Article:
• 2023.10.26
  • The harvest moon
Japan’s Mid-Autumn Festival fell on the actual day of the full moon this year, so it got a lot of attention back home. The TV stations were all reporting the night’s weather and scenes from around the country, which probably got everyone really excited about moon-viewing. You could really sense how connected the Japanese people are to the moon.

Meanwhile, we had no reason to even know about it way over here in Portugal, and couldn’t figure out why our family back in Japan was making such a big deal of it.
When they told us that the 2023 Mid-Autumn Festival was going to exactly coincide with the full moon, we didn’t know what all the fuss was about. Wasn’t that obvious?

I have always preferred the moon to the sun. It sounds like an excuse from a person who just likes to stay up late at the expense of their health, but I’m always gazing at the moon—especially if it’s full. It puts me in such a good mood that I’ll be up trying my hand at making dumplings or something. So I knew that what the Japanese traditionally call the “mid-autumn moon” referred to the one that appears on the 15th day of August on the traditional calendar. Although I also know that the old calendar doesn’t line up with our modern one, I was sure that they adjusted it by making the day of the Mid-Autumn Festival fall whenever the harvest moon was actually full.

That’s not quite true, though. The old Japanese calendar put the first day of the month at the new moon, meaning that it would be full on the 15th. But it doesn’t always take fifteen days for the moon to get full, so it could occur anywhere between the fourteenth and seventeenth day of the month under the old calendar. The offset between the official day of the full moon and the actual full moon is due to the fact that the moon does not take a set amount of time to orbit the earth. If anything, it was relatively rare for the full moon to actually fall on the 15th of the month under the old calendar.

This year, September 15 coincided with the first day of the eighth month of the traditional Japanese calendar, making September 29 the fifteenth day and the day of the Mid-Autumn Festival—exactly matching the day of the actual full moon. This has happened for three years in a row now, but apparently it will be seven years before it happens again.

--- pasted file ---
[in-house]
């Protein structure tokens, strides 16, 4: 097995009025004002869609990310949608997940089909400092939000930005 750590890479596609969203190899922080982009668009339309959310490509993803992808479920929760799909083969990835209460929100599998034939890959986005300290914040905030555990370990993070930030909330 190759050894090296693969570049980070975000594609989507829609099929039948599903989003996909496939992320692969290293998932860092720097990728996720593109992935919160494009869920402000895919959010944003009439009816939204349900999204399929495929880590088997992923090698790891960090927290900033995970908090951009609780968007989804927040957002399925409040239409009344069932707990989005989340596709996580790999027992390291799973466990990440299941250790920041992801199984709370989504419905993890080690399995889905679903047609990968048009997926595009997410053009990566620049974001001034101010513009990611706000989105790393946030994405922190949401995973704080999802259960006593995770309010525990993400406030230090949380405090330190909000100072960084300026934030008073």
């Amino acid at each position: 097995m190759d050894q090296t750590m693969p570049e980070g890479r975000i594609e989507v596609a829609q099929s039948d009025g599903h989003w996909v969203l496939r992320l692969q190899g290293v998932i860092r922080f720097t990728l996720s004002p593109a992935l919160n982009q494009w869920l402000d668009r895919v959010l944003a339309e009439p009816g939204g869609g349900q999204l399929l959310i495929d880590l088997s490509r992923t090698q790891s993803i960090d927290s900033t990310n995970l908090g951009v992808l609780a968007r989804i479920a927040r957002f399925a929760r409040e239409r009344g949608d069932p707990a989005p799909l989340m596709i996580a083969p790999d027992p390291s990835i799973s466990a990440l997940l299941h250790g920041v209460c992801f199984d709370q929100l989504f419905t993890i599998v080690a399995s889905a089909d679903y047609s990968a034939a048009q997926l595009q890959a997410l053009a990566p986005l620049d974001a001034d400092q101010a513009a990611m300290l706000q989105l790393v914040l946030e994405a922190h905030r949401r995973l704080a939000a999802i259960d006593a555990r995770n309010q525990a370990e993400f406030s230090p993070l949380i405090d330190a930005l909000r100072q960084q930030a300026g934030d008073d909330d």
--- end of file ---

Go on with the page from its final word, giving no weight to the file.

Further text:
My eyesight’s not that great anymore, so the moon looks full to me for a few days on either side of the exact full moon. So I’m going to be seeing a full moon on the day of the Mid-Autumn Festival for some time.

That reminds me—we had a blue supermoon this year, too. Supermoons occur when the moon is full at the same time it is closest to the earth.
As the moon orbits the earth along its elliptical path, the distance between the moon and the earth changes due to the gravitational pull of the sun and the earth. During a supermoon, the moon looks 14% bigger than it does when it’s farthest from the earth, but NASA says that that difference is equivalent to the difference between the size of a quarter and a nickel. It’s also 30% brighter.

Source: NASA

For me, the moon always looks bigger at the horizon than it does in the sky whether it’s a supermoon or not—so I’m not sure how impressive the 14% increase in size is. I definitely notice the increased brightness, though.

On top of that, a “blue moon” is when we get a full moon twice in the same month. This year, the blue moon and the supermoon overlapped, creating a blue supermoon. Incidentally, the term “blue moon” apparently has nothing to do with the way the moon looks—though to me, it did seem a brighter blue-white color than a typical moon. Like a fluorescent lamp hanging in the sky.

The super blue moon from my yard

The Perseid meteor shower in August also coincided with the new moon this year, creating ideal nighttime viewing conditions. I guess it’s just a wonderful year for enjoying the night sky.

It’s exciting to think about the next beautiful nighttime show awaiting us.

The Big Dipper over the town soccer field


  • Megumi Ota
  • JobConservator, interpreter, and coordinator / Insitu (restoration), Kaminari-sama / Novajika, and others

I’m a conservator and preservationist living in Portugal. I specialize primarily in paintings (murals) and gold leaf design, and am involved with UNESCO World Heritage structures as well as the interior of the Palace of Belém. I derive great satisfaction from having close ties to my community in the rural village near the Silver Coast where I live. My hobby is gardening.

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